The Nagas

Hill Peoples of Northeast India

Project Introduction The Naga Database

miscellaneous papers, notebooks and letters on Nagas by Ursula Graham Bower, 1937-1947

caption: 'The Mithan' or 'Hugining' - myth
medium: notes
person: Namkia
ethnicgroup: Zemi
date: 9.1940
person: Graham Bower/ Ursula
date: 1937-1946
person: private collection
text: A youth and a girl once lived in the same village and were lovers for a very long time but the youth, whose name was Hugining, did not marry her, and a suitor came from a distant village and married her and took her away while Hugining married another girl in his own village.
text: In the course of time the girl who went to the distant village was left a widow with eight sons. She owned the biggest mithan in all that country, and it was well-known to everybody.
text: The people of Hugining's village said to him: "Come, you catch the mithan, and we will steal it and kill it and cut it up. If you don't catch it for us we shall never get it."
text: So Hugining went with them, and they searched in the jungle till they found the mithan and killed it. That evening, when the mithan did not come back to the village, the woman's sons said: "It is evening now, but our mithan has not come home. Every day it comes at this time, but to-day it hasn't come. What can have happened? It must be dead."
text: They went and searched and found the bloodstained grass at the place where the mithan had been cut up, and they saw the tracks of the men who had carried off the meat.
text: "Come!" they said. "We will follow up the tracks and catch the thieves."
text: They hurried along, following the footmarks, and caught up with the thieves, who were heavily laden and only half-way back to their village. Last in the line was Hugining, who was carrying off the mithan's horns as drinking-cups for his children.
text: "O Hugining!" said the young men. "So you are taking our mithan! You are a man and a warrior; if you run away from us now you will be no better than a woman. Put down your load and wait."
text: When he heard them speak to him thus by name, Hugining put down his load and sat down, ready to die rather than run away and lose his honour. Having caught Hugining, the young men were satisfied, and the others of his village all escaped.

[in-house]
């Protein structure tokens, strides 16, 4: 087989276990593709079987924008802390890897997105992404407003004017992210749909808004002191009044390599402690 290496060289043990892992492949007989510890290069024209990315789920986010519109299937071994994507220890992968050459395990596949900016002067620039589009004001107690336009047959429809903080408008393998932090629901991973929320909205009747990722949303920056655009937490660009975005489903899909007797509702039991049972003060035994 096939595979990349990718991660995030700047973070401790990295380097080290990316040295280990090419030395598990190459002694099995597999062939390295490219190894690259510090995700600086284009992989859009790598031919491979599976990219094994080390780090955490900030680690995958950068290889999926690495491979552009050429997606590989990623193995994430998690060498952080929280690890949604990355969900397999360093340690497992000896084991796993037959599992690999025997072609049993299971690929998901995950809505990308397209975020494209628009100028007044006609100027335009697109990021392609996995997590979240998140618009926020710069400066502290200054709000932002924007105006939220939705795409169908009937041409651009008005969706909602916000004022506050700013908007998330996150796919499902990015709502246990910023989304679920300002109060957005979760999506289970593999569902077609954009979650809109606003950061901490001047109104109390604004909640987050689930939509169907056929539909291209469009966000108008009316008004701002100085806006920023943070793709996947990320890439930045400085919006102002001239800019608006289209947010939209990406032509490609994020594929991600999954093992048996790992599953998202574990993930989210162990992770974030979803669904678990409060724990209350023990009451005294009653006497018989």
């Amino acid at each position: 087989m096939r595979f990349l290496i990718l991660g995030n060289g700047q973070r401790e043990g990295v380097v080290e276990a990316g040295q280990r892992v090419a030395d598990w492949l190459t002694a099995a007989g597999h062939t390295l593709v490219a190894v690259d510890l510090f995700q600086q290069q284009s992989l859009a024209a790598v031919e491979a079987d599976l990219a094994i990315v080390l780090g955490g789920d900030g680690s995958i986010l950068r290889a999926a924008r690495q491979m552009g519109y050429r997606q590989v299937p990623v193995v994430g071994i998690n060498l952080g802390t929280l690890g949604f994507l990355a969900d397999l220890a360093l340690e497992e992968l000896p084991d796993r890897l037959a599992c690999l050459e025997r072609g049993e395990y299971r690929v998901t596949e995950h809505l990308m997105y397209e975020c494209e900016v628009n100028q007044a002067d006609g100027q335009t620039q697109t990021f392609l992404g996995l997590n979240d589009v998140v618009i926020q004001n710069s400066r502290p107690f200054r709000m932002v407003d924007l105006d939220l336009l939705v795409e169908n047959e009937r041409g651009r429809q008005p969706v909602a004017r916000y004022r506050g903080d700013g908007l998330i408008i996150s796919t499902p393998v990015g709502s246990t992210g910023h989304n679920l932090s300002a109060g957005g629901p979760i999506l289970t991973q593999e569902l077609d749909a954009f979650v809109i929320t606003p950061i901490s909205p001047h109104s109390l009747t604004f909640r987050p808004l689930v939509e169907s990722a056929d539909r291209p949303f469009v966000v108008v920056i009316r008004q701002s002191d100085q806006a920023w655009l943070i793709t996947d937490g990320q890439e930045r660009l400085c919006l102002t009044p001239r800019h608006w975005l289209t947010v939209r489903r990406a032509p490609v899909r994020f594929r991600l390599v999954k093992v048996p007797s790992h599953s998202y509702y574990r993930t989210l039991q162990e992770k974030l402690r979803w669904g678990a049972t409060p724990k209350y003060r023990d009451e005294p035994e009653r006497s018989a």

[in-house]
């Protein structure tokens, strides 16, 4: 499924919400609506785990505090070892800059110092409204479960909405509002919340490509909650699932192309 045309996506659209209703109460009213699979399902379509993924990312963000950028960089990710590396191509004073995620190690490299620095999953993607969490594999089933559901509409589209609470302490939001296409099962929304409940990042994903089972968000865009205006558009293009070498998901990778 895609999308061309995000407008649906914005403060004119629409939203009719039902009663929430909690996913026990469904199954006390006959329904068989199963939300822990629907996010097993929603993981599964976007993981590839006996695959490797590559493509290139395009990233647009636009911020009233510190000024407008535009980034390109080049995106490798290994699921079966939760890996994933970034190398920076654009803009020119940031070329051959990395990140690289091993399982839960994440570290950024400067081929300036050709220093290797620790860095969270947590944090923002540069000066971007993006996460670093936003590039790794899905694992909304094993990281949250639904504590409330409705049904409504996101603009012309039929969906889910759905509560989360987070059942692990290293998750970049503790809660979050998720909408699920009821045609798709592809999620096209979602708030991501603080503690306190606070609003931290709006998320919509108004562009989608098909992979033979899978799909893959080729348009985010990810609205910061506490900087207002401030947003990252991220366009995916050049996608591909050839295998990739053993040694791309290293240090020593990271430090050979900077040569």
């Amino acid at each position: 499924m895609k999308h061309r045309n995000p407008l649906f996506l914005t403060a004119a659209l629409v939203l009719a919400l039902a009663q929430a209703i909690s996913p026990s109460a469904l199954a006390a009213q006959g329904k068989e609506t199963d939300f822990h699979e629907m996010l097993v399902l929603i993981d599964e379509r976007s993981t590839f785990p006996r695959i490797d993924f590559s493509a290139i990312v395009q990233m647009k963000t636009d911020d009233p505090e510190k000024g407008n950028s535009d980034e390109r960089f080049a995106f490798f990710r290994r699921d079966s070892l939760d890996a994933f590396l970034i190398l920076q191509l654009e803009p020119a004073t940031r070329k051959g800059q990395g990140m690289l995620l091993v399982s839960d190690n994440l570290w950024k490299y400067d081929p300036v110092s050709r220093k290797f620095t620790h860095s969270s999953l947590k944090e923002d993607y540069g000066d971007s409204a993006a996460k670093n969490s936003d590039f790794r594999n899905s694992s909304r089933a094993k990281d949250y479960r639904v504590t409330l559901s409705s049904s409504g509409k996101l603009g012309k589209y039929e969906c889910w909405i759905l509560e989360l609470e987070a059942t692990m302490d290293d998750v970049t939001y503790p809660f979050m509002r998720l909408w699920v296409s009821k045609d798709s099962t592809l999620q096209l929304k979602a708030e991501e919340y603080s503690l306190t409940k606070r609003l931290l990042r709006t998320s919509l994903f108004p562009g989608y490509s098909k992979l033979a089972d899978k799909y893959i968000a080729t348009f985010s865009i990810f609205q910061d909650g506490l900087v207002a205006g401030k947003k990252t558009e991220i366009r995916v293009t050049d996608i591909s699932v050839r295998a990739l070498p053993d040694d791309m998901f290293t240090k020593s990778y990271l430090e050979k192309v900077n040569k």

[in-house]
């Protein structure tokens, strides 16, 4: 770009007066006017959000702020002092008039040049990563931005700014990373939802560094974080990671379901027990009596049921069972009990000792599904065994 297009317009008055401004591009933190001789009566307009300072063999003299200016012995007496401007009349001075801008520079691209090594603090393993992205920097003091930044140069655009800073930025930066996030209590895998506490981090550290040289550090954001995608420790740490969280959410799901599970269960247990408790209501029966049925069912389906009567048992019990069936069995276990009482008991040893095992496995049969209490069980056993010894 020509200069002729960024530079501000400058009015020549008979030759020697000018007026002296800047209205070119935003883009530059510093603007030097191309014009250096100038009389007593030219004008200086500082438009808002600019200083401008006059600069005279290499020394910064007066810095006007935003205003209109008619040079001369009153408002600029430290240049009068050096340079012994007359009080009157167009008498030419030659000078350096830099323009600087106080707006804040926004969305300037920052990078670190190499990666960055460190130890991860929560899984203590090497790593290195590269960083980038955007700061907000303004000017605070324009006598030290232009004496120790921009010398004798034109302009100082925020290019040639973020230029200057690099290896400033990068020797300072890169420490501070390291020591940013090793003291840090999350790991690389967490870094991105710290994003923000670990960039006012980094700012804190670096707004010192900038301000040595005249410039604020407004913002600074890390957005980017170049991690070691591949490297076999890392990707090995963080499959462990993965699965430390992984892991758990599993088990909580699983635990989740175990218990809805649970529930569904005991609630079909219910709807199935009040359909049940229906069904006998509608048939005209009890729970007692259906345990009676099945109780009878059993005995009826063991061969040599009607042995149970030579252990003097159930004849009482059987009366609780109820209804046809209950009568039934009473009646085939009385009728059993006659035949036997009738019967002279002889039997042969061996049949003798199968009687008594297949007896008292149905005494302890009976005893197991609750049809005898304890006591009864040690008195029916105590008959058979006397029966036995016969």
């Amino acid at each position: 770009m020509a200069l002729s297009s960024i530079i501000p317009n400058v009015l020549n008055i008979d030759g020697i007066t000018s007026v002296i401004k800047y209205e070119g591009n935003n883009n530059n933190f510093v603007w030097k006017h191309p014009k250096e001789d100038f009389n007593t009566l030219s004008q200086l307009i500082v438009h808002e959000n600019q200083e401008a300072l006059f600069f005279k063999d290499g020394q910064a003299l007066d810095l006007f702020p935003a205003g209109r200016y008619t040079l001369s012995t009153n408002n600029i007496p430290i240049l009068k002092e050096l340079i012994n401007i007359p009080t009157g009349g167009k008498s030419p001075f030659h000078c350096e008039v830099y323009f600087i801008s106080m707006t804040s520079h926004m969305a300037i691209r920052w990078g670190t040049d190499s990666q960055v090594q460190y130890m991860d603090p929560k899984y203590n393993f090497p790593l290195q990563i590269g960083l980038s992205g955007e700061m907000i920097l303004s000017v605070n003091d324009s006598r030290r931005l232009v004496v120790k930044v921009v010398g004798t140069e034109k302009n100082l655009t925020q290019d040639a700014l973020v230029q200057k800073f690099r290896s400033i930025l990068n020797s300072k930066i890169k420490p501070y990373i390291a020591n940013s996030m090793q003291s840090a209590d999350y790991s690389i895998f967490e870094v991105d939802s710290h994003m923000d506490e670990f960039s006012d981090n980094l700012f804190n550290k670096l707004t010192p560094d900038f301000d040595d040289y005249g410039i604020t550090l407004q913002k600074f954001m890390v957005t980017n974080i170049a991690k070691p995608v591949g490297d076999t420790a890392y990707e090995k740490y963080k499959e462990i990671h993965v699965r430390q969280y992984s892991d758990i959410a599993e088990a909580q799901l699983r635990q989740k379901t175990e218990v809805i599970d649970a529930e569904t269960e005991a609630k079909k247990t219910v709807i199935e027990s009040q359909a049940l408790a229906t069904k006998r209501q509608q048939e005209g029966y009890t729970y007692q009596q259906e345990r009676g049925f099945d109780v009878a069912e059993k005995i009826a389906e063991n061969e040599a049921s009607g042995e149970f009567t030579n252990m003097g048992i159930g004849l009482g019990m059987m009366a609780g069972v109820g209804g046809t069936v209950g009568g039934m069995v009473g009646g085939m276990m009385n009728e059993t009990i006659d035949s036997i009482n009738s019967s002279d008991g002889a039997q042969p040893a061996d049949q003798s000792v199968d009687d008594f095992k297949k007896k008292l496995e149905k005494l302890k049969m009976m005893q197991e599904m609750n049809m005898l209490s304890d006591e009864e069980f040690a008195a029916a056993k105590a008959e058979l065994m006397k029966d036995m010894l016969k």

text: Then the young men said: "You are our mithan, and we will tie you up and take you to our house." They bound him and fastened a rope round his neck, and skewered a cord through his nostrils, like a mithan. As they did this he cried out, and they said: "why do you cry out? You are a warrior, not a girl." So he lay quiet and cried out no more.
text: Then they led him back to their village, and sent word ahead that they were bringing in their mithan. When they were nearing the village their mother heard that they were bringing Hugining, her former lover, so she prepared strong zu and put it into a water-chunga , so that her sons would think it was water, and not realise that she was doing Hugining a kindness. They brought him to the house and tied him up like a mithan to the post in front of it. They said to their mother: "we have brought our mithan a long way, and it is very thirsty. Bring water."
text: She brought out the chunga and poured the drink into the pigs' trough, which she had made clean and ready, and they made Hugining lap from it like an animal. He drank and drank till he was half-drunk and his eyes red. Then they took him into the house and set him on the machan and told him to sing. He sang of his achievements and all that he had done in the past, and when he stopped they asked him it was finished.
text: "Yes," he said. "The song is all finished."
text: Then they struck off his head and flung it across at their mother, saying: "Look! Here is your lover's head. Take it!"
text: She took out three or four new cloths from a jappa, put them over the head, and picked it up and wrapped it in them, and put it in a basket.
text: "Yes," she said. "I'll take it. Once he was my lover, and I will not desert him now; although I die I will not desert him."
text: Then she went away carrying the head in the basket. Hugining's village was a long way away, and she had to pass through many villages. In every village she came to she said: "My sons have killed Hugining, and I come carrying his head." Hugining had been the lover of many girls and in each village there was one of his former sweethearts; and each, when she heard, brought out a cloth to cover the head, and helped to carry the basket. When at last she arrived at Hugining's village the load of cloths was so big it would not go through the narrow door in the stockade, and the villagers took daos and hacked the doorway wider to admit it. She took the head to Hugining's house and it was buried according to custom, and all the cloths with it. As for the woman, she never returned to her husband's village but remained with her kinsfolk in the village where she was born.
text: (N.I., Sept. 1940)
text: F.C.